Last month, Ryan Grim at the Intercept wrote about the internal chaos which had engulfed many of the left’s leading advocacy organizations. The focus on equity and anti-racism which has pushed its way into these groups in the past few years has created a situation where infighting among employees is the norm. The director of one organization told Grim it was “the biggest problem on the left over the last six years.” “This is so big. And it’s like abuse in the family — it’s the elephant in the room that no one wants to talk about,” this person added.

Today, the Washington Free Beacon reports on another instance of this widespread trend. In 2020, a Philadelphia non-profit called Women Against Abuse, which helps women dealing with domestic violence, decided to invite two equity consultants to give their organization an audit. According to one former employee, an attorney named Nicole Levitt, the result was a disaster.

“Women Against Abuse used to be liberal,” Levitt told the Washington Free Beacon. “Now it’s illiberal.”…

After the consultants got involved…Women Against Abuse began hosting presentations on defunding the police, whom it discouraged non-white victims of domestic violence from calling.

“It is often unsafe for Black victims, victims of color and immigrant victims to reach out to police for help,” the group posted on its website in the summer of 2020, given the “inherent racism” of law enforcement.

“The police have never been the solution to violence against women,” asserted one PowerPoint presentation, which staffers were required to attend in May 2021. The presentation—”Defund the Police: Safety Planning”—counseled a “restorative justice” approach to domestic violence that used “community-based organizations.”

Levitt, who is Jewish, eventually filed an EEOC complaint alleging a hostile work environment. Under the guidance of the two groups choses as equity auditors, the group announced the creation of a special “Racial Equity Audit Task Force.” Anyone who volunteered for the task force would receive a stipend in addition to their salary; however, BIPOC staffers would receive a larger stipend than other volunteers. This of course is a violation of federal law, specifically Title VII of the 1964 Civil Rights Act which prohibits paying people at different rates based on race.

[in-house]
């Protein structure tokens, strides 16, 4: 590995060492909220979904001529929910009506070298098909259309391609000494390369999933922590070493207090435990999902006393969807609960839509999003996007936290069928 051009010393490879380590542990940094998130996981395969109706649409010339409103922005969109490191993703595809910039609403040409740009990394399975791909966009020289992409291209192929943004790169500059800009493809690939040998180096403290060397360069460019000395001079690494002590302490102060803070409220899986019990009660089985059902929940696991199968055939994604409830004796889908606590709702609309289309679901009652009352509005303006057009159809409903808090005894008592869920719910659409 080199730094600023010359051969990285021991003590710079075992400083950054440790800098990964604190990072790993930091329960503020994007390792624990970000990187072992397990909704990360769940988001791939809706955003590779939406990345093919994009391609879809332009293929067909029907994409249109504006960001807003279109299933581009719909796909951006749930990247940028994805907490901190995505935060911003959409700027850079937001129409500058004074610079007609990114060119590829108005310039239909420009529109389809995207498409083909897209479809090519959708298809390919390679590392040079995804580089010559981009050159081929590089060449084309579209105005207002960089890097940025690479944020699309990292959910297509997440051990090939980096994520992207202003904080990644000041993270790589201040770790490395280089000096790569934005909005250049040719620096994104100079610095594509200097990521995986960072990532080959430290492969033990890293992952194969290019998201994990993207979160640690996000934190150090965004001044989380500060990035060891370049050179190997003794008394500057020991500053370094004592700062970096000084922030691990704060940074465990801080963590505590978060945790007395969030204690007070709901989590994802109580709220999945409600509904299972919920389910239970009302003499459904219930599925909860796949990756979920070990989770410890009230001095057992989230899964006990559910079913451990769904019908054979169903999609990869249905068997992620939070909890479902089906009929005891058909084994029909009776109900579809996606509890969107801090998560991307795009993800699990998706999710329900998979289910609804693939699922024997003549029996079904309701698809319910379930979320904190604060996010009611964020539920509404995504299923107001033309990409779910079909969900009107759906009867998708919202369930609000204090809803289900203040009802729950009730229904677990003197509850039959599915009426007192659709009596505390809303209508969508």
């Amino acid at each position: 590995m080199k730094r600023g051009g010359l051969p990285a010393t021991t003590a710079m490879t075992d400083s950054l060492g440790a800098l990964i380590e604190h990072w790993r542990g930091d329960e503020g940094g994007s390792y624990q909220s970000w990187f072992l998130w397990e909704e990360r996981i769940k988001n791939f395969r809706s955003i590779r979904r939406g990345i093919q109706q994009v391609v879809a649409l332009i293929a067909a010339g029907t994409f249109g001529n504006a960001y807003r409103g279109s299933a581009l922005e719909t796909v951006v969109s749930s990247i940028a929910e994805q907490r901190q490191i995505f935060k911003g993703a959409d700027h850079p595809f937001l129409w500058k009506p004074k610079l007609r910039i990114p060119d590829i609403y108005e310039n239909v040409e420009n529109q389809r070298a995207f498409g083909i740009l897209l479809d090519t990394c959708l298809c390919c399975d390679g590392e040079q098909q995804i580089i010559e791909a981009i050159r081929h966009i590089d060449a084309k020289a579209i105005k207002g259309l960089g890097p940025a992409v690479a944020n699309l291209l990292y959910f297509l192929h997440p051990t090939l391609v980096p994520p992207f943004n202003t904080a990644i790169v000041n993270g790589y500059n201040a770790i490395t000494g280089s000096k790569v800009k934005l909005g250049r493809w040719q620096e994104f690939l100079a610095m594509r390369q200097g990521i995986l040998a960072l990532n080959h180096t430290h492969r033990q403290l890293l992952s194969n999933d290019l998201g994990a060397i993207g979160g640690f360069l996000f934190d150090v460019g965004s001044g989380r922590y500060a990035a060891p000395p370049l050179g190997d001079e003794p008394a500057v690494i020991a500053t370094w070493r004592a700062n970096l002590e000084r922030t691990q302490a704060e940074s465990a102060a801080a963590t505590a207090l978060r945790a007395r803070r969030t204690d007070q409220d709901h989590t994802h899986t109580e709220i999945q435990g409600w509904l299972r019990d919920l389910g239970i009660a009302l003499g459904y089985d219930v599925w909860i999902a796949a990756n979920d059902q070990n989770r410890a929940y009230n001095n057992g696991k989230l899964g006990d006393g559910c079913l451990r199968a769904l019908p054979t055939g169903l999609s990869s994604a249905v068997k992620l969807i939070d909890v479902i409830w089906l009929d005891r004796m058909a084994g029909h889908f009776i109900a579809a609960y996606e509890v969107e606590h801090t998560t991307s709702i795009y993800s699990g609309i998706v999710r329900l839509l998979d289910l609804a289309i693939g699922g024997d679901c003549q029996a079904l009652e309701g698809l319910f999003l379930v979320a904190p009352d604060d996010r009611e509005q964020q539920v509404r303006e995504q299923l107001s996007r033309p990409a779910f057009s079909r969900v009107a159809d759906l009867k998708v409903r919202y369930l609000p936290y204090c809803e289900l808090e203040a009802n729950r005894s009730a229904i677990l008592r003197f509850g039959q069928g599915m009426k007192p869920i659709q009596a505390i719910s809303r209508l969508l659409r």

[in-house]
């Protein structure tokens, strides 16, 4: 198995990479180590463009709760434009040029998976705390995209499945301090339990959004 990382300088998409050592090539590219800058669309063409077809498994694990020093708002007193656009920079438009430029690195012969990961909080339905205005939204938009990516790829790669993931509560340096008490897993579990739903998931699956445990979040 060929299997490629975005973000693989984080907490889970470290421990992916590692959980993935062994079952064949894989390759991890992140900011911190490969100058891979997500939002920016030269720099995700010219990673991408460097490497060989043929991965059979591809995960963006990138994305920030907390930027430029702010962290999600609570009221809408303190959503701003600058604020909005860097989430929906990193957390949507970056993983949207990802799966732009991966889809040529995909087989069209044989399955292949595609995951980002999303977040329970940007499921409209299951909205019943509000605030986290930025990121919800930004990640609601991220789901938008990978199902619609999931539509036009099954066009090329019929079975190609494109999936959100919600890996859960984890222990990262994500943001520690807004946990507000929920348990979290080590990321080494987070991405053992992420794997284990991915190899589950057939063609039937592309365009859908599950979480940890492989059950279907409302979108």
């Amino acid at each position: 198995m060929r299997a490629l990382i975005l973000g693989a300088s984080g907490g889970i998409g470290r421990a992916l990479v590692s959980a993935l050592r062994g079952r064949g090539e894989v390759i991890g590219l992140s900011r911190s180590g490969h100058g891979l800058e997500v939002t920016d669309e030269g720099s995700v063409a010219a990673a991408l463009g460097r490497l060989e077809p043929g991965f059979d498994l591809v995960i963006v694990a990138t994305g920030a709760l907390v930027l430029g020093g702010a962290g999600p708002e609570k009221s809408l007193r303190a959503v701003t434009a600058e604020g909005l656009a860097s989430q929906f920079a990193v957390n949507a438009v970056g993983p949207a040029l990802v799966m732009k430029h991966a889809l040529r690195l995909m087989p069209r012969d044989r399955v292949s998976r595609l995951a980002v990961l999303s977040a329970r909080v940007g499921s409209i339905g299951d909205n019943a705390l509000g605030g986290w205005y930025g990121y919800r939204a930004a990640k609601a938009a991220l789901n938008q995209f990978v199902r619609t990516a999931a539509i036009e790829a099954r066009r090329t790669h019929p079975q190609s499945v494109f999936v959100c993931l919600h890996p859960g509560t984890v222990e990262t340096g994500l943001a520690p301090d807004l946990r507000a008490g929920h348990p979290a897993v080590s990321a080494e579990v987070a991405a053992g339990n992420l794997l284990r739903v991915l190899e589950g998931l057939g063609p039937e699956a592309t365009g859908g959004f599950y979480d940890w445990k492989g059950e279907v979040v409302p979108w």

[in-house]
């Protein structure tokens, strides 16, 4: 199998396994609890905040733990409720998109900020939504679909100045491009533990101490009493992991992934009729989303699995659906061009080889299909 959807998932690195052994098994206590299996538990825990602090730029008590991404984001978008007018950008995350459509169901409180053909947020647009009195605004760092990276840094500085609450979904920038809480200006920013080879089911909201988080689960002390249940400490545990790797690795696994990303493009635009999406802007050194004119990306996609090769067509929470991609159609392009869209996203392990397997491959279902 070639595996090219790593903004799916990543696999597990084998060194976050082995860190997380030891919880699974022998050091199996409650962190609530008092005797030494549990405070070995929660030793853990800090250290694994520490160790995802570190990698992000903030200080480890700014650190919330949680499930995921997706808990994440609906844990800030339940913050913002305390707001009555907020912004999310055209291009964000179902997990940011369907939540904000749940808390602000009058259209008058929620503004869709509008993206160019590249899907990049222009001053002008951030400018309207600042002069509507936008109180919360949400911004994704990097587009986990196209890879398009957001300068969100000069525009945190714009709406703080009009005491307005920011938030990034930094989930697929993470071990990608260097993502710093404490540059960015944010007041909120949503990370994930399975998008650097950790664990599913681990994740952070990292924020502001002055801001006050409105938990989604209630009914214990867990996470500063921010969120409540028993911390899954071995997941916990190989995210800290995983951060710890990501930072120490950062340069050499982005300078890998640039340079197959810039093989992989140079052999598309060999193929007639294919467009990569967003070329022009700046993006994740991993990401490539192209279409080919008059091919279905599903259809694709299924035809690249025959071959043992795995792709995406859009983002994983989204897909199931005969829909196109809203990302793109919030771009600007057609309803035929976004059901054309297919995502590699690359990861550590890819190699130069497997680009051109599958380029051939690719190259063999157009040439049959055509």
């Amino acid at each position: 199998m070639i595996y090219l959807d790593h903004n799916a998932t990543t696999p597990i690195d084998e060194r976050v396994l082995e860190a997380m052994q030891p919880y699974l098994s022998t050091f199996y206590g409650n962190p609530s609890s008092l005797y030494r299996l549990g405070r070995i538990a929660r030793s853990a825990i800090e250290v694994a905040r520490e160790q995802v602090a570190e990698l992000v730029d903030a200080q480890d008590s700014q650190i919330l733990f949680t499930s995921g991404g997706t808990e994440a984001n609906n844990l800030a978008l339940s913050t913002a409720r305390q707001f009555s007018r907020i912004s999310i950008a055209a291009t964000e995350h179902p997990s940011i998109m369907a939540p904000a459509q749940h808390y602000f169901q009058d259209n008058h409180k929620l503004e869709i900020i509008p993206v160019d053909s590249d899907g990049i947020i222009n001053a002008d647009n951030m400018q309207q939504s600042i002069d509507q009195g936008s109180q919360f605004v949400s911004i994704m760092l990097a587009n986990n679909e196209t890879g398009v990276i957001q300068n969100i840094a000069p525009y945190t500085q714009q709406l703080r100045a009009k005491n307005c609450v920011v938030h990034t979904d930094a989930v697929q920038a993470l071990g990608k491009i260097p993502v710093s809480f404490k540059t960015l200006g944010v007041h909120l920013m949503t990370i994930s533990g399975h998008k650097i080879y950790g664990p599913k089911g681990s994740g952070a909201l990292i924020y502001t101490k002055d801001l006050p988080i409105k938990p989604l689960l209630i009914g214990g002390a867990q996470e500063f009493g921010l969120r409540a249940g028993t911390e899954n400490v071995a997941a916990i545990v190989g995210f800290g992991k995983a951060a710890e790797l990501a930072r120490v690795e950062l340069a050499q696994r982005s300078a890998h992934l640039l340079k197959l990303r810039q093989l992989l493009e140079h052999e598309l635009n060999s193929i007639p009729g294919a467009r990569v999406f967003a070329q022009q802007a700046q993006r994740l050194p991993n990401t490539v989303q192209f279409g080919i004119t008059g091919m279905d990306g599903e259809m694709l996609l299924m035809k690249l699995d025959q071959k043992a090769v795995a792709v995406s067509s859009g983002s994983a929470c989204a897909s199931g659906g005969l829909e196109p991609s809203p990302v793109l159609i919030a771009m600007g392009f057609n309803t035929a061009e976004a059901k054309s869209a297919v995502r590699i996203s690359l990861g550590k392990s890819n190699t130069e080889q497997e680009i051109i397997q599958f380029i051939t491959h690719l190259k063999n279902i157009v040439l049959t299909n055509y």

By the spring of 2021, the ongoing audited included segregated “racial affinity spaces” including the white affinity space which Levitt was required to attend. Organizers of that space created a “contract” which everyone present was asked to sign. Among other things the contact stated, “Own that all white people are racist and that I am not the exception.” At that point, Levitt refused to sign and refused to participate in any more segregated affinity groups. The line that she objected to is drawn straight from Robin DiAngelo’s book “White Fragility.” Indeed, White Fragility is listed on the group’s anti-racism resource page.

The website for Women Against Abuse is full of statements about their DEI work. Naturally, these statements sound a lot like confessions of wrongdoing. For instance:

We at Women Against Abuse acknowledge that anti-racism work is intrinsically connected to anti-violence work and is central to our mission. The power inequities that exist in an abusive relationship mirror centuries of white supremacy and racism, in which power is reserved only for a few. We believe it is critical to work to dismantle all forms of oppression, including racism, in order to achieve our mission of ending domestic violence.

We hold ourselves accountable for the ways in which our organization – founded by white feminists in 1976 – has spent much of its 44-year history operating with a white-centered lens, too often minimizing the calls for justice by our Black, Indigenous, Asian and Latinx colleagues, clients, staff members and community partners. We recognize that racism has impacted our approaches, partnerships, leadership composition and allocation of resources…

We are committed to a deep and true reform to unearth where racism continues to operate in our organization; to root it out; and to build an equitable future for our clients and staff members. Members of our staff are currently leading a full-scale race equity audit, committed to illuminating where change is required.

As we strive to dismantle our white-centered ways of operating, we will approach this work with humility, a learning mindset, and a commitment to centering the voices and lived experiences of our Black, Indigenous, Asian and Latinx clients and staff members.

There’s no mention of an EEOC complaint that I could find. The DEI facilitator who led a lot of this activity at Women Against Abuse has a new job now. In January she was hired by the Clinton Foundation’s Global Initiative University.

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